More than a decade after he came up short in his last bid for Congress, the second time was the charm Tuesday for Ralph Norman.
Norman was elected to fill South Carolina’s vacant 5th District seat in the U.S. House of Representatives, almost 11 years after the former GOP state legislator lost to then-U.S. Rep. John Spratt, a Democrat, in 2006.
Norman defeated Democrat Archie Parnell of Sumter, along with three minor party candidates, to win the 5th District seat. The district cover the north central portion of the state — from the Charlotte suburbs to the Midlands, including part or all of Fairfield, Kershaw, Newberry and Sumter counties.
Special elections have been treacherous for Republicans since the GOP won control of the White House and both chambers of Congress last November. Stumbles by President Donald Trump and a surge in opposition to the Republican among newly invigorated Democratic voters have made formerly deep-red GOP districts suddenly competitive.
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Even in the 5th District Tuesday, results were closer than former U,S, Rep. Mick Mulvaney’s 20-point GOP win last November. Mulvaney later resigned from Congress when he was named Trump’s budget director.
Democrats had hoped to replicate swings in other GOP districts in the 5th District, and they did. Earlier this year, Democratic candidates suffered narrow defeats in otherwise safe Republican districts in Kansas and Montana, Also, on Tuesday, Democrats were hoping to pull out in a win in a Georgia district represented by a Republican for decades.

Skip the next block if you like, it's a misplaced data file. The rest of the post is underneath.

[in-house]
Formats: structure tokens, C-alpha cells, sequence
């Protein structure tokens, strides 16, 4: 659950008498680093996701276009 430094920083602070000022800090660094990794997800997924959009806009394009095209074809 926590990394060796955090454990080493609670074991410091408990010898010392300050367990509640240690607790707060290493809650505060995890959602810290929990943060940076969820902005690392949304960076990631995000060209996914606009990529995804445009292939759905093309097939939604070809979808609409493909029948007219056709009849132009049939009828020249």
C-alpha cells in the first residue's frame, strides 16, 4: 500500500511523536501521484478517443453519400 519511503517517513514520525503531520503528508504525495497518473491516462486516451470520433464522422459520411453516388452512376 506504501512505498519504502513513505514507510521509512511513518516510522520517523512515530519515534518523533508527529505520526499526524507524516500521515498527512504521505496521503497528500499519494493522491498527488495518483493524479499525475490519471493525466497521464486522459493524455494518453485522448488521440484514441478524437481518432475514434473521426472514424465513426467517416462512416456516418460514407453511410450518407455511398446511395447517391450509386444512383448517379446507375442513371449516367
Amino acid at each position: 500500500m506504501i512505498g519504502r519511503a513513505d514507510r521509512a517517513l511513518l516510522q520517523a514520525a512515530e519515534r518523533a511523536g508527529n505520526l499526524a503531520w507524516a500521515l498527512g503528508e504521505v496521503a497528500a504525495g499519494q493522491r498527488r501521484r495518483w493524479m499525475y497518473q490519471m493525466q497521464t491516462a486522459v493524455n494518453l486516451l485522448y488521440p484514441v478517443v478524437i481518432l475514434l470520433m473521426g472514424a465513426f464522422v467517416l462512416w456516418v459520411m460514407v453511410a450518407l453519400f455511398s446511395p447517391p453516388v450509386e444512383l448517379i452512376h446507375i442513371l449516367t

The 5th District was redrawn after Republican Mulvaney won the seat from Democrat Spratt in 2010. Since then, the former Democratic stronghold produced double-digit wins for Mulvaney, joining six of South Carolina’s seven congressional districts in becoming more Republican.
“I’m happy we ran such an honorable, straightforward, upstanding race,” Parnell said Tuesday. “I’m very thankful for all the volunteers who worked so hard.”
Parnell, a former Goldman Sachs tax adviser, offered his congratulations to Norman, adding he hoped the millionaire real-estate developer would “listen to the views of all the people of the 5th District.”
Election officials said turnout was light in the district Tuesday. Besides being scheduled in an off-year and during summer vacation, voters also had to contend with rain throughout much of election day.
But the weather didn’t dampen the spirits at Norman’s watch party in Rock Hill, where the candidate had two reasons to be happy.
Norman’s victory Tuesday coincided with his birthday.
97 percent of precincts reporting
Ralph Norman (R): 51 percent
Archie Parnell (D): 48 percent
Victor Kocher (Lib): 0 percent
David Kulma (Grn): 0 percent
Josh Thornton (Amer): 0 percent